The Central Utah Project is becoming more of a liability than an asset to Utah County, local government officials and water users told Rep. Howard Nielson, R-Utah, on Monday.
Nielson welcomed the comments but said officials should have aired their concerns five or six years ago.County Commissioners Brent Morris and Sid Sandberg, Provo Mayor Joe Jenkins and Orem Mayor Blaine Willes asked Nielson to meet with Gov. Norm Bangerter and other members of Utah's congressional delegation "so we can resolve Utah County's water concerns," Morris said.
"My personal belief is that the CUP, as it is presently constituted, has become not an asset to Utah County, but . . . more of a liability to our future economic and residential growth and also a liability to the water rights we hold here in Utah County," he said. "Utah County is at a distinct disadvantage, and we're the second-largest county in the state."
Morris said county officials don't want to go to court but that is an option they'll leave open if concerns aren't resolved.
Answers to some local concerns have been provided by bureaucrats, Morris said, "but we're not satisfied with those answers." He said the county wants more for its $16 million tax investment into the CUP than the possibility of losing water rights.
Utah County's interests have been shoved aside, Sandberg said, while CUP development has proceeded regardless of cost.
"That sort of mentality makes me think the proj-ect has developed a life of its own," he said.
The Jordanelle Dam under construction near Heber City tops the list of concerns. Morris said the 300,000-acre-foot reservoir is too big and likely will be filled at the expense of Provo River flow. Reduced river flow, in turn, would threaten downstream fish and wildlife, tourism and aquifer quantity and quality.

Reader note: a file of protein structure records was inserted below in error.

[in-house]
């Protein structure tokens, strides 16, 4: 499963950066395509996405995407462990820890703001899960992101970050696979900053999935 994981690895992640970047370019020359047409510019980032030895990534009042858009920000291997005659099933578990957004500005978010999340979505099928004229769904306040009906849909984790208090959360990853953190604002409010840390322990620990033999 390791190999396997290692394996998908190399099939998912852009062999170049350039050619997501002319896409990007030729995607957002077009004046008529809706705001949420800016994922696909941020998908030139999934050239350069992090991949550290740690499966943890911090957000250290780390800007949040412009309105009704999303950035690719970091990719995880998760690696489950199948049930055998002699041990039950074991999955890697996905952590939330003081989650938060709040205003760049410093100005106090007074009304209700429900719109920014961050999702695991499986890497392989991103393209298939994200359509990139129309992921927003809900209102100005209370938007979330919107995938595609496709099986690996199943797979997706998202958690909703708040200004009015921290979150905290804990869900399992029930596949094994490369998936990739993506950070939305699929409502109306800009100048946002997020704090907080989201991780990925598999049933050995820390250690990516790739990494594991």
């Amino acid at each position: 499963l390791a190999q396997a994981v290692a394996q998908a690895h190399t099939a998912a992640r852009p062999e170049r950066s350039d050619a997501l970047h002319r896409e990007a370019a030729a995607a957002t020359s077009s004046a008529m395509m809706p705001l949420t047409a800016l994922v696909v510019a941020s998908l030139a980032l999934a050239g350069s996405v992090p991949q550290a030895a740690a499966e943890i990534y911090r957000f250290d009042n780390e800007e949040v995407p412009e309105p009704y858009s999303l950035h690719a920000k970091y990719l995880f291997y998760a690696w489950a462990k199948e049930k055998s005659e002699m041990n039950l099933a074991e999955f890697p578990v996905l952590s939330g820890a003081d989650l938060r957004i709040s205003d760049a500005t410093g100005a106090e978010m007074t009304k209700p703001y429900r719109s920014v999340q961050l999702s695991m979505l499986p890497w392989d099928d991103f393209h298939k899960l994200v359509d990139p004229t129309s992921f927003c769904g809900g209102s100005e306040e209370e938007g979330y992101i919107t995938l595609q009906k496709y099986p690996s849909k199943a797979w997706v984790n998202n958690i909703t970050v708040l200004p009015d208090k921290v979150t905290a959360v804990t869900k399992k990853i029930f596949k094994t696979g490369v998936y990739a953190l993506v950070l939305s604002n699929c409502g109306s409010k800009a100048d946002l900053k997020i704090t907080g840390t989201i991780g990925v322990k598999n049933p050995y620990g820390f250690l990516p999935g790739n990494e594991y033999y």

Utah Lake water level and quality also would be affected, and water rights of Provo City and local canal companies would be jeopardized, Morris said.
Willes said Provo River aquifer recharge is especially important in Orem, which will need three additional wells by the time its population reaches 120,000.
Robert Fillerup, attorney for the Provo River Canal Commission and the Utah Lake Land Owners Association, said there isn't enough water in the Provo River to fill the Jordanelle and satisfy down-stream demands, including local water rights.
Central Utah Water Conservancy District officials have estimated that the Jordanelle, located between Heber City and Park City, can be filled within three or four years once it's completed. But U.S. Geological Survey reports from 1951 to 1984 indicate otherwise.
Only a few years during that 33-year period were wet enough for the reservoir to have filled in such a short time. It likely will take much longer, local officials say.
Jenkins said the Bureau of Reclamation has no right dictating water rights. He said the state engineer has that right, and he is bound by the Morse Decree, which established Provo River water rights.
To protect water rights, Jenkins suggested an agreement be reached between local water entities and the Central Utah Water Conservancy District over the operation of Jordanelle.
Morris said the Bureau of Reclamation must show "facts and figures" to support claims regarding available Provo River water and that the Jordanelle should be scaled down if water resources are inadequate.
Morris said it's also time to place greater emphasis on water conservation. "We are wasting the water that is currently available to us, yet we want more water without providing programs that will help us conserve it once we get it," he said.
Jenkins joined the commission in expressing concerns about numerous changes made in the CUP. The Jordanelle Dam, which has grown from an originally planned size of 60,000 acre-feet to 300,000 acre-feet, wasn't even part of the original project.
Other changes have been made regarding irrigation plans, the diking of Utah Lake and building a power plant at Diamond Fork.
Fillerup said the CUP is supposed to capture excess water from the Colorado River - something not found in the Provo River.
Jenkins said the CUP's original intent was to bring Colorado River tributary water from Strawberry Reservoir to Deer Creek Reservoir via the Wallsburg Tunnel. Because the tunnel plan was eliminated, Utah County will get no Colorado River water.